I did not, until today actually understand the distinction between “capitol” and “capital,” which means I’ve probably misused them for years. I thought “capitol” meant the governmental head of something whereas “capital” meant money or referred to a good idea. Actually, the “capitol” is the building, and the “capital” is the place. “Capital” can also refer to a size of a letter or wealth, i.e. the source of wealth.

Jefferson invented the specific idea of the “Capitol,” or rather he stole borrowed it from Rome. The original architect for the Capitol building–and we’ll get to architects in a minute–wanted to call it the “Congress House,” to be distinguished from the “President’s House” or executive mansion, the White House. But Jefferson, always a guy who understood the optics, thought it needed to have classical influences.

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Is Santa Claus Really Jesus?

Jesus armwrestles Santa
Photo at AlanRudnick.org

Or was Jesus really Santa Claus? OK, perhaps that feels a little clickbaitey, but there’s an interesting degree of overlap between these well-known historical characters who reign over Christmas proceedings in various ways.

I apologize in advance if this blog topic offends anyone. If your initial reaction is “Sacrilege!” you could stop reading now before gathering too much umbrage. I was raised partly devout Catholic and partly doubting Unitarian, so I do speak Christianity. My personal faith–and I do have one–sits somewhere between pagan and atheist. The atheists are too nihilistic for me (c’mon! sunsets! tulips! puppies! there’s something there!) but the pagans are also too organized and just as preachy as the Catholics. I tried reading a book on How to Be a Pagan once, and it demanded I go vegan and stop wearing leather. So much for that.

It’s long been fascinating to watch the tussle between Santa and Jesus that takes place this time of year, or the tussle between gift-getting and altriusm, more to the point. It’s not really an either/or, though, is it? There were real people, there were stories that augmented their life, and those stories keep evolving.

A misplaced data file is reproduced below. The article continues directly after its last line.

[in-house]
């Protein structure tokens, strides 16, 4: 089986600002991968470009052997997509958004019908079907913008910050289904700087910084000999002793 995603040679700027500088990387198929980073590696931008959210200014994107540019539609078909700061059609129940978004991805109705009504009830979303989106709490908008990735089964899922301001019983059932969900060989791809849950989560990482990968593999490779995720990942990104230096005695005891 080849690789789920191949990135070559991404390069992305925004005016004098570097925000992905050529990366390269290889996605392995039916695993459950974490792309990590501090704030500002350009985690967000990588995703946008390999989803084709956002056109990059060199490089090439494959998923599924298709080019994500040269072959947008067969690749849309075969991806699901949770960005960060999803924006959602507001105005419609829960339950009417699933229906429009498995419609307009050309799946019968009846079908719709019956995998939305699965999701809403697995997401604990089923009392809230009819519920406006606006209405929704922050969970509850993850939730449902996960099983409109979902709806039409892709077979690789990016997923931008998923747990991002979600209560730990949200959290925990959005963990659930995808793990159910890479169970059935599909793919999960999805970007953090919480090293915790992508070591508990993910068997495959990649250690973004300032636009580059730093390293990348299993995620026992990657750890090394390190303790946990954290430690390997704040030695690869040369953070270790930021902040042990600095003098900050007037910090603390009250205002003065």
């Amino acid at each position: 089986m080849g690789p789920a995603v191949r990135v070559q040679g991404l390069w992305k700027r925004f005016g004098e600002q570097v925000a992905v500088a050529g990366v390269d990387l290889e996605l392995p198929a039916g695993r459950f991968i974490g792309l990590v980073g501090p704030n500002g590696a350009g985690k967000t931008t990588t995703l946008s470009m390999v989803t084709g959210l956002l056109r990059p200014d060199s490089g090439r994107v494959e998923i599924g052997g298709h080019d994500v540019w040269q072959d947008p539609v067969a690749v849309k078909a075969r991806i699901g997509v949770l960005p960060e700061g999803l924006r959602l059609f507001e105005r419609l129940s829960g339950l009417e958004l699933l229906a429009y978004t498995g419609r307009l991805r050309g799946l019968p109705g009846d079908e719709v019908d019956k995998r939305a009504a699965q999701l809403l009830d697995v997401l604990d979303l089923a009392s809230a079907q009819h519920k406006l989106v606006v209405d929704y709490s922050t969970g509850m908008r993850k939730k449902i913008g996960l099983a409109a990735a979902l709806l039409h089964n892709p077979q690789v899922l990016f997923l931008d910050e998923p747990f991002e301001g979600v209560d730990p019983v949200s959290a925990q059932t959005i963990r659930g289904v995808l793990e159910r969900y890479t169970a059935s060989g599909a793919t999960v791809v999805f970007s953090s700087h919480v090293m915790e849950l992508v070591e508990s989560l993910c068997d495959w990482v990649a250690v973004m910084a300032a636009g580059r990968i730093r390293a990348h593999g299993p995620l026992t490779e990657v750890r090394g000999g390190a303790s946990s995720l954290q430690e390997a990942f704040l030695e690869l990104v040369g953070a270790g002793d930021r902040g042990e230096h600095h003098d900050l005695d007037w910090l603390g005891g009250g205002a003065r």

Will the Real One Please Stand Up?

Bearded. Robed. Known for his generosity. Categorized deeds as either meeting standards or as violations. Miscreants on the left and do-gooders on the right. (Or is naughty on the right and nice on the left? ) Painted by the famous, whether accurate or not. Immortalized in song, which then may or may not be included in the “legend.”

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The Mundane Spectacle of Pat, Rocky, Moonface, and the Great Mephisto

Wrestling poster from 1972, photo from Pinterest.

A chunk of my childhood was in black and white. Or, to be more accurate, my recollection of the outside world as-it-was when I was young, my memory of historical events, is in black and white because television was in black and white, and that was the conduit to the outside world. The Vietnam War, the Brady Bunch, Richard Nixon, the funeral of Martin Luther King, and even cartoons. Saturday nights when I was a pre-teen belonged to black-and-white UHF stations, to Big Time Wrestling.

One of the stars from those days was Pat Patterson, whose obituary in the New York Times this week caught my eye. He was Canadian; he was gay; he was a legend. But all of the wrestlers loomed larger than life. It was the nature of their business to loom.

Big Time Wrestling

Wrestling, like so many forms of circuses in our world of bread and circuses, has evolved multiple times over the centuries. My grandparents probably saw it as a sideshow in a circus or attached to vaudeville acts before the invention of TV and mass media. It did not spring forth in whole cloth as it is today, in pay-per-view, with lasers flashing, tens of thousands of fans, and heavy metal music blaring. The version I saw was on that tiny (9-inch) TV screen on grainy channel 40 in a musty half-filled Sacramento auditorium. But it was essentially the same.

Big Time Wrestling @ 1970, photo at the House of Deception.com
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The Mother of Thanksgiving

Sarah Josepha Hale, engraving from Library of Congress

Mary had a turkey browned
From three hours in the oven
Her guests were drooling all the while
For gravy and the stuffin’

Hale’s famous poem, variation by kajmeister

Perhaps Americans would still have invented Thanksgiving without Sarah Josepha Hale. After all, proclamations of Thanksgiving had been declared by the Continental Congresses by Samuel Adams and John Hanson and the like:

It being the indispensable duty of all nations, not only to offer up their supplications to Almighty God, the giver of all good, for His gracious assistance in a time of distress, but also in a solemn and public manner, to give Him praise for His goodness in general, and especially for great and signal interpositions of His Providence in their behalf; therefore, the United States in Congress assembled, taking into their consideration the many instances of Divine goodness to these States in the course of the important conflict, in which they have been so long engaged and so on and so forth etcetera etcetera etcetera…

November 1782, text for the Thanksgiving or National Prayer Day observation (Wikipedia)

That seems a rather dry plateful of harvest to start with, taking some 250 words until it even gets to the Thanksgiving part of the equation. Why, there’s hardly any gravy at all, although there does seem to be quite a bit of lard in it, so maybe the pies were flaky.